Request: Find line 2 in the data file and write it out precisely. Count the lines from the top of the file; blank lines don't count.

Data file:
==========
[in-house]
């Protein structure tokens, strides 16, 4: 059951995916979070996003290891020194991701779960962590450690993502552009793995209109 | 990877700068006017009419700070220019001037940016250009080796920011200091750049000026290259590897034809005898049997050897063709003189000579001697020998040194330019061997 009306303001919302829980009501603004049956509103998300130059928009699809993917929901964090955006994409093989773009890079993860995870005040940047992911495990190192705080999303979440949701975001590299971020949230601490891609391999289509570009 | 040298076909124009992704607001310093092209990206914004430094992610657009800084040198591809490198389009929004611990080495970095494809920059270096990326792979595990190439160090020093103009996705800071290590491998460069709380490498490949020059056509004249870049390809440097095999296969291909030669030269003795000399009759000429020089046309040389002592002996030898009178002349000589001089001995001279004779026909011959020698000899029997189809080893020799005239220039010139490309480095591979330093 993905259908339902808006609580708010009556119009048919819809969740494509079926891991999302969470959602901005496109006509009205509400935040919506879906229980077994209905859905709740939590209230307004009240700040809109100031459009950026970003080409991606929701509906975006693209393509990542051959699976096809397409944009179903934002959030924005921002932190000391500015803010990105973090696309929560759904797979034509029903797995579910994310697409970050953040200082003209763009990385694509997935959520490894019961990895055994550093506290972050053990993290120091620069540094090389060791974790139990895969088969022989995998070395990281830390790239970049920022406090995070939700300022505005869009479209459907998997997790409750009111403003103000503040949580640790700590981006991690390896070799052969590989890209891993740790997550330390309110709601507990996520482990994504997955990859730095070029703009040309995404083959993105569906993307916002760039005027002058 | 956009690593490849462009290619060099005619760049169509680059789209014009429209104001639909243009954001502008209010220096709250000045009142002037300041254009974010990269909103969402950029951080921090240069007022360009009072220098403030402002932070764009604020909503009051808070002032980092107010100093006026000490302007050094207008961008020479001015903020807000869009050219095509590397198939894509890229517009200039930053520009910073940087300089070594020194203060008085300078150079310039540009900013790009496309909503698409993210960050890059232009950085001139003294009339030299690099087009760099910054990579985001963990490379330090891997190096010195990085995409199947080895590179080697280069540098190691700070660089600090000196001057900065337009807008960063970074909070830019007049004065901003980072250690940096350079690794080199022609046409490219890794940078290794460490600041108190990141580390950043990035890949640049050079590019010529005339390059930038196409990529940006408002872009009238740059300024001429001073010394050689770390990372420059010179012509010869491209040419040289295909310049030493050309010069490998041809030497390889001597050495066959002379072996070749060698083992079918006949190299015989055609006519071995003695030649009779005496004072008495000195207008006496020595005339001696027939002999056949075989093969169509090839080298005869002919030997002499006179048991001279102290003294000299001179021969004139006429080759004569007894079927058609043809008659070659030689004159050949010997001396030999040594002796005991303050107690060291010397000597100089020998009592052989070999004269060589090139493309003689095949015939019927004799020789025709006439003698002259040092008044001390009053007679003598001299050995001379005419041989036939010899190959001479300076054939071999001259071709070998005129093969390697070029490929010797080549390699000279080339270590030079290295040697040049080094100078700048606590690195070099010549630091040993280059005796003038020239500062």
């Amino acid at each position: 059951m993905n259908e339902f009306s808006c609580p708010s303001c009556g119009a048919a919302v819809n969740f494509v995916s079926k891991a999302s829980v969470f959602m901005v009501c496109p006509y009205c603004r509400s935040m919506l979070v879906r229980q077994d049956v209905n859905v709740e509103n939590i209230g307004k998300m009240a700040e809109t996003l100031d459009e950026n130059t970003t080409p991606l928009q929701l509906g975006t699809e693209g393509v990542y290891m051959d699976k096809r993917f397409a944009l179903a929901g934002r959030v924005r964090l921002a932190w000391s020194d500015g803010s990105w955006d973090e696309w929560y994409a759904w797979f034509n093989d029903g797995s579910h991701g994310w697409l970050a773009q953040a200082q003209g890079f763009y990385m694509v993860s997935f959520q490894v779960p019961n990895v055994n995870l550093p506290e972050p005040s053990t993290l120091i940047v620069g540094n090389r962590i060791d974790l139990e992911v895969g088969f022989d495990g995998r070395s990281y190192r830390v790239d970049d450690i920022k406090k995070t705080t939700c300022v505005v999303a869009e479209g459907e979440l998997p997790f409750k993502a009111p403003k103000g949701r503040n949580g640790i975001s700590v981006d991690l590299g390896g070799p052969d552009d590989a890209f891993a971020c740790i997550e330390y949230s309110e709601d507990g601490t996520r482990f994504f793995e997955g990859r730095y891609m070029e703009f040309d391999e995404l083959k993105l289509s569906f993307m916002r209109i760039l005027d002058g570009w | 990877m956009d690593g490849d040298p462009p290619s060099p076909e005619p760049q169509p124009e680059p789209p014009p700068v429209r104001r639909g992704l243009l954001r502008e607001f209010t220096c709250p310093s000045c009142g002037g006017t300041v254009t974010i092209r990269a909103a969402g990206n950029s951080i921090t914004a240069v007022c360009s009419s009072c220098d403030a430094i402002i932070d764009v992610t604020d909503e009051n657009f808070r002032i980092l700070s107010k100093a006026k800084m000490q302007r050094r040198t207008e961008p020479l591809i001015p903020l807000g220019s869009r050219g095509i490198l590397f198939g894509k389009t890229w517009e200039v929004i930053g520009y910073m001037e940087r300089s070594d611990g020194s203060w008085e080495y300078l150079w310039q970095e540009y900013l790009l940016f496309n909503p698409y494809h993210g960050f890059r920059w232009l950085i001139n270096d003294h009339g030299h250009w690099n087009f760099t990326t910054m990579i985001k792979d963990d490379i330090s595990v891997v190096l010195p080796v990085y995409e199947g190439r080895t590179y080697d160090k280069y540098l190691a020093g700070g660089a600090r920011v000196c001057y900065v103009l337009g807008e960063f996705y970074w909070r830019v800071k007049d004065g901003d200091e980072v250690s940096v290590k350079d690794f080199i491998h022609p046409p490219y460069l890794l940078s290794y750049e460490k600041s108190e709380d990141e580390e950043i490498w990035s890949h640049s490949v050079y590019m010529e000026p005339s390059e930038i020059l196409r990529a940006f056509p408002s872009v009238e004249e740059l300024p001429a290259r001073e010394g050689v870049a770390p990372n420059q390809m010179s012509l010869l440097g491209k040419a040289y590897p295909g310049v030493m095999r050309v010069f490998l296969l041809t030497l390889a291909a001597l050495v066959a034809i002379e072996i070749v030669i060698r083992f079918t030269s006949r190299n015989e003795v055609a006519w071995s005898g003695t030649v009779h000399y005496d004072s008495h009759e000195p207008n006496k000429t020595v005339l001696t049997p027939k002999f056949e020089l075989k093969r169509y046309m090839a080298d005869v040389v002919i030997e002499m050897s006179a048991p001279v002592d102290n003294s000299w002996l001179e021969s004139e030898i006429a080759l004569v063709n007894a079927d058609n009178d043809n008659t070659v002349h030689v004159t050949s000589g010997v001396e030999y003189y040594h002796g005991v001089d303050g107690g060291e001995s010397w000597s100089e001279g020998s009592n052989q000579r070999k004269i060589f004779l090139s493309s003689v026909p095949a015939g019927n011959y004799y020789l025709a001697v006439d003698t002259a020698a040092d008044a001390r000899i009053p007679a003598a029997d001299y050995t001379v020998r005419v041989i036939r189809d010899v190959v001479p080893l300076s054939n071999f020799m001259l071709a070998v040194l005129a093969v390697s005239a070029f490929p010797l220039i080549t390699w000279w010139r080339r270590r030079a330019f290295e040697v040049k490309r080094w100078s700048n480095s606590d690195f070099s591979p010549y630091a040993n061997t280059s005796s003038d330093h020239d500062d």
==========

């Protein structure tokens, strides 16, 4: 059951995916979070996003290891020194991701779960962590450690993502552009793995209109 | 990877700068006017009419700070220019001037940016250009080796920011200091750049000026290259590897034809005898049997050897063709003189000579001697020998040194330019061997 009306303001919302829980009501603004049956509103998300130059928009699809993917929901964090955006994409093989773009890079993860995870005040940047992911495990190192705080999303979440949701975001590299971020949230601490891609391999289509570009 | 040298076909124009992704607001310093092209990206914004430094992610657009800084040198591809490198389009929004611990080495970095494809920059270096990326792979595990190439160090020093103009996705800071290590491998460069709380490498490949020059056509004249870049390809440097095999296969291909030669030269003795000399009759000429020089046309040389002592002996030898009178002349000589001089001995001279004779026909011959020698000899029997189809080893020799005239220039010139490309480095591979330093 993905259908339902808006609580708010009556119009048919819809969740494509079926891991999302969470959602901005496109006509009205509400935040919506879906229980077994209905859905709740939590209230307004009240700040809109100031459009950026970003080409991606929701509906975006693209393509990542051959699976096809397409944009179903934002959030924005921002932190000391500015803010990105973090696309929560759904797979034509029903797995579910994310697409970050953040200082003209763009990385694509997935959520490894019961990895055994550093506290972050053990993290120091620069540094090389060791974790139990895969088969022989995998070395990281830390790239970049920022406090995070939700300022505005869009479209459907998997997790409750009111403003103000503040949580640790700590981006991690390896070799052969590989890209891993740790997550330390309110709601507990996520482990994504997955990859730095070029703009040309995404083959993105569906993307916002760039005027002058 | 956009690593490849462009290619060099005619760049169509680059789209014009429209104001639909243009954001502008209010220096709250000045009142002037300041254009974010990269909103969402950029951080921090240069007022360009009072220098403030402002932070764009604020909503009051808070002032980092107010100093006026000490302007050094207008961008020479001015903020807000869009050219095509590397198939894509890229517009200039930053520009910073940087300089070594020194203060008085300078150079310039540009900013790009496309909503698409993210960050890059232009950085001139003294009339030299690099087009760099910054990579985001963990490379330090891997190096010195990085995409199947080895590179080697280069540098190691700070660089600090000196001057900065337009807008960063970074909070830019007049004065901003980072250690940096350079690794080199022609046409490219890794940078290794460490600041108190990141580390950043990035890949640049050079590019010529005339390059930038196409990529940006408002872009009238740059300024001429001073010394050689770390990372420059010179012509010869491209040419040289295909310049030493050309010069490998041809030497390889001597050495066959002379072996070749060698083992079918006949190299015989055609006519071995003695030649009779005496004072008495000195207008006496020595005339001696027939002999056949075989093969169509090839080298005869002919030997002499006179048991001279102290003294000299001179021969004139006429080759004569007894079927058609043809008659070659030689004159050949010997001396030999040594002796005991303050107690060291010397000597100089020998009592052989070999004269060589090139493309003689095949015939019927004799020789025709006439003698002259040092008044001390009053007679003598001299050995001379005419041989036939010899190959001479300076054939071999001259071709070998005129093969390697070029490929010797080549390699000279080339270590030079290295040697040049080094100078700048606590690195070099010549630091040993280059005796003038020239500062």